On Monday we left Macomb and started our journey towards Savannah Georgia. Our first stop was in Cincinnati where we decided to spend a full day just enjoying the sites along the Ohio River. After a night at the hotel, on Tuesday we headed out to discover the Riverfront Park. On the way, however, we find The Theodore M. Berry International Friendship Park.
This park was completed in 2003 along the Ohio River just east of downtown, and is has a number of sculptures and flora representing five continents and also featuring a riverside bike trail and walking paths.
Named for Cincinnati’s first African-American mayor, it serves as a lasting tribute to world unity and global understanding. The design of the park drew its inspiration in part from a child’s friendship bracelet. Two intertwining walkways guide park visitors through gardens of the continents in a perpetual celebration of international peace and friendship.
It was a nice start for our day.
From there we went further along the River and parked across the street from the Smale Riverfront Park Opened in 2012 this park features a number of play areas, water features, walking paths, adult porch sized swings with great views of the river and Kentucky on the other side and a Labyrith.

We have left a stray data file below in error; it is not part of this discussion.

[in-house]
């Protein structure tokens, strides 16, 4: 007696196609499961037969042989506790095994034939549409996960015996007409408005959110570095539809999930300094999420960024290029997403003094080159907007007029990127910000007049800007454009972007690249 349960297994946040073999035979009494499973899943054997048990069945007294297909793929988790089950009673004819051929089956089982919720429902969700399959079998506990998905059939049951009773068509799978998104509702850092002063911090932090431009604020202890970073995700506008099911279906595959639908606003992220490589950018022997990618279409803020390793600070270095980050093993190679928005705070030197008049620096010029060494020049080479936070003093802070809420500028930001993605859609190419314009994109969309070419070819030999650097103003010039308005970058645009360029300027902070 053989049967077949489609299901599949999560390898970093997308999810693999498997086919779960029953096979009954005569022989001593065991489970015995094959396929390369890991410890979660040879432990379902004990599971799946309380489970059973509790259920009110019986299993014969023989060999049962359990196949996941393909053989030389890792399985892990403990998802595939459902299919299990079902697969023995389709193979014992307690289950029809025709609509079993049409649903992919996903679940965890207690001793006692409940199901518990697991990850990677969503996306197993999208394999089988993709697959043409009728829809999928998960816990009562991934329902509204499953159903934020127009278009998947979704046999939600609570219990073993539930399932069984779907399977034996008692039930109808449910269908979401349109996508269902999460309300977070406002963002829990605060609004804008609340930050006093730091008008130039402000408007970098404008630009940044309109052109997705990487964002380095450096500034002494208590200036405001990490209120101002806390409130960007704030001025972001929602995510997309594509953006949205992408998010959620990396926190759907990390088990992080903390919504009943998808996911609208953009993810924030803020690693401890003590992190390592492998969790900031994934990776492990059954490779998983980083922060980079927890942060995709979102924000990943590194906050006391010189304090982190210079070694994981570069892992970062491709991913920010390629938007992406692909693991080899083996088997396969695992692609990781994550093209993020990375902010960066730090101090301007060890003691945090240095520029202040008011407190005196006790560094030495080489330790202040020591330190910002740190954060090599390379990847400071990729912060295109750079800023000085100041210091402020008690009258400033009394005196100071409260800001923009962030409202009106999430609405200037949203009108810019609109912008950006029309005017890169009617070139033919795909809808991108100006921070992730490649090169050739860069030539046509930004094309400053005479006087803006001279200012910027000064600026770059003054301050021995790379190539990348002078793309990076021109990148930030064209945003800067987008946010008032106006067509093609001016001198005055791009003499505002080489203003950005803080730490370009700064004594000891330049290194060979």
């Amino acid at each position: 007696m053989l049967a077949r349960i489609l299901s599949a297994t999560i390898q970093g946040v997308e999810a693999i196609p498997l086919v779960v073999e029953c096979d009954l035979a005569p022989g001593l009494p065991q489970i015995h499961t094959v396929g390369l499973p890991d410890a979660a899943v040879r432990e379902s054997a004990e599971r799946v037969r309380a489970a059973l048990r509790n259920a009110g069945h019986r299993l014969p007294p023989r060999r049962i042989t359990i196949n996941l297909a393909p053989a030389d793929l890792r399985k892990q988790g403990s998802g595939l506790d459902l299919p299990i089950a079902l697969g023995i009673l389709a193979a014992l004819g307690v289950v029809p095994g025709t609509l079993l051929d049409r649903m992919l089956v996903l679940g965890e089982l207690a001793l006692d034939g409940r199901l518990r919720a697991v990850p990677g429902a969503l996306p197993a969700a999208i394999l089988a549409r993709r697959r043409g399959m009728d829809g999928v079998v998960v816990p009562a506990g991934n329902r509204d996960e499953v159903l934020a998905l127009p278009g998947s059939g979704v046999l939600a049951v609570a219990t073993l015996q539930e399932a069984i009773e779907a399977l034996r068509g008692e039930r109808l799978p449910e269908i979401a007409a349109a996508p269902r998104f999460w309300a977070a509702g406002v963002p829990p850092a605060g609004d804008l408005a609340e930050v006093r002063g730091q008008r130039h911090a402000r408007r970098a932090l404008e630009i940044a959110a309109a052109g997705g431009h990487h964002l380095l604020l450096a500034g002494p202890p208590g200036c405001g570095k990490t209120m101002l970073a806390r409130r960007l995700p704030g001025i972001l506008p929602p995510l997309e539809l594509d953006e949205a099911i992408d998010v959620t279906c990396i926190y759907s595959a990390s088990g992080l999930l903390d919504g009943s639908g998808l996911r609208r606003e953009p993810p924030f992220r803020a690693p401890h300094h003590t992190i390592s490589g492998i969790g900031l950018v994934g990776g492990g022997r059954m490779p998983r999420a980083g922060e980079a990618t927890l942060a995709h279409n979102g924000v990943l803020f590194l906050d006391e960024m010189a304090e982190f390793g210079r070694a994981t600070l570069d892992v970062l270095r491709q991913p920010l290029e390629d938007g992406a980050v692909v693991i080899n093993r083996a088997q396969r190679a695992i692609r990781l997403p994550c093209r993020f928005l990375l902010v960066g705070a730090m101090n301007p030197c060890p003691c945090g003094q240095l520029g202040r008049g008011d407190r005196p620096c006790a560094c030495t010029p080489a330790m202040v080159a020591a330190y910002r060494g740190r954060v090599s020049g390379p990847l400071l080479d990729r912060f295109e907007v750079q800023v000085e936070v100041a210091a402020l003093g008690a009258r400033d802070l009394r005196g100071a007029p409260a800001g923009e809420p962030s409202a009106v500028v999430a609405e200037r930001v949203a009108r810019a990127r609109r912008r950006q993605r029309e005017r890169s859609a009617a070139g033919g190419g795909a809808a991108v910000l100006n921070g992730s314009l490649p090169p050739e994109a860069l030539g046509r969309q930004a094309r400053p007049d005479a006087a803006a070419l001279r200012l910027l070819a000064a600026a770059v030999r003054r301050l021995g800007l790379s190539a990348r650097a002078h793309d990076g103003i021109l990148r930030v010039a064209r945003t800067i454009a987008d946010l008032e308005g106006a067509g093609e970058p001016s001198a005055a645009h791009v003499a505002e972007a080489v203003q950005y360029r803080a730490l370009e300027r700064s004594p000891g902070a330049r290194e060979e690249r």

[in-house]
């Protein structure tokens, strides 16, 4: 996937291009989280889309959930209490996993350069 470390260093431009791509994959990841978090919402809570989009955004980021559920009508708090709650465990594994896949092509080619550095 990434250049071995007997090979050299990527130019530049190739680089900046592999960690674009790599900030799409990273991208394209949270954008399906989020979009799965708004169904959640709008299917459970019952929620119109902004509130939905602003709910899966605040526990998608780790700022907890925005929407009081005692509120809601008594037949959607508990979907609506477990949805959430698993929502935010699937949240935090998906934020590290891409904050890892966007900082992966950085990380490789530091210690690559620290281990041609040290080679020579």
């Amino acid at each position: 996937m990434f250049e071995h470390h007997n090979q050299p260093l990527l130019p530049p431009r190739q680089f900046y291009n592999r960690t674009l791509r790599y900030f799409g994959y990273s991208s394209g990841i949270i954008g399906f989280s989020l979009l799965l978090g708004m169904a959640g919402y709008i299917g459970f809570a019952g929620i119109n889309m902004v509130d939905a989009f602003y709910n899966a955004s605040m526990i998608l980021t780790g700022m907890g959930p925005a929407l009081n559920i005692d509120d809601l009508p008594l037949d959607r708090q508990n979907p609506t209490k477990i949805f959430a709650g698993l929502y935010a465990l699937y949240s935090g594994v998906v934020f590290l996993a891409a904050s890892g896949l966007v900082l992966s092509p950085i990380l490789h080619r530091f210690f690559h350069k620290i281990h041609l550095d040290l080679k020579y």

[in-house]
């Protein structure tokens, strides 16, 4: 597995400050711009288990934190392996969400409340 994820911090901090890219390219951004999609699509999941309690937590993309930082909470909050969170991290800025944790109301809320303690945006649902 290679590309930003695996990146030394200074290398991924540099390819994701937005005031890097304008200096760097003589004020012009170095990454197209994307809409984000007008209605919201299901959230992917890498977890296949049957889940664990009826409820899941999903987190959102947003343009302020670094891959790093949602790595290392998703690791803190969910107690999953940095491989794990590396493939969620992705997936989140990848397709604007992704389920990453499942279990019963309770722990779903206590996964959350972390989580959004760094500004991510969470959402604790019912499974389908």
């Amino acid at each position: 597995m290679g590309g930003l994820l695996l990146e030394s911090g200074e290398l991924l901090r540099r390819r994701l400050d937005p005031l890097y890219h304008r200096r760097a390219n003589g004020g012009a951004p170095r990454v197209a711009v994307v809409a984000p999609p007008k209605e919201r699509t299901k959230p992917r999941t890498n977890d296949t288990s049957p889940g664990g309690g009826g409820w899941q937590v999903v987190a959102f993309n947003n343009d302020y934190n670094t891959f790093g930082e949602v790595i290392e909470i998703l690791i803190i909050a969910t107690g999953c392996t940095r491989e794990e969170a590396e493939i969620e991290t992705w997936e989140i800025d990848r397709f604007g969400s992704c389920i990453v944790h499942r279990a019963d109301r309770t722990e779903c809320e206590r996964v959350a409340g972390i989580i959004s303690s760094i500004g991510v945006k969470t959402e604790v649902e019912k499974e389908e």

This delightful park has a variety of sections with lovely flowers, water features, play and exercise areas and generally a nice way to spend some time along the river.
Over the river, is the John A. Roebling Suspension Bridge that looks a lot like the Brooklyn Bridge in NYC. Built in 1866 it links Kentucky with Ohio.
A neat feature of the Park is the worlds largest Chime Foot Piano. This one-of-a-kind structure was designed and built by Cincinnati’s Verdin Company. Sensors under the piano keys electronically cause the strikes at the top of the structure to ring the chimes. Janeen had a good time tapping out a tune.
After playing in the Park, we headed out for some lunch and a brew. Finding our way to Moerlein Lager House we had a wonderful lunch, a few brews and great views of the Ohio River. It was hard to leave this lovely spot but we felt a walk would be a good idea and headed off to the National Underground Railroad Freedom Center.
The National Underground Railroad Freedom Center is based on the history of the Underground Railroad. Opened in 2004, the Center also pays tribute to all efforts to “abolish human enslavement and secure freedom for all people”.
The center’s principal artifact is a 21 by 30 foot, two-story log slave pen built in 1830. By 2003, it was “the only known surviving rural slave jail,” previously used to house slaves prior to their being shipped to auction. The structure was moved from a farm in Mason County, Kentucky, where a tobacco barn had been built around it.
Throughout the Museum are various displays and artifacts focused on slavery and the fight the struggles of slaves to reach freedom. Several films were presented depicting various portions of the struggle.
A well built place with lots of history to discover.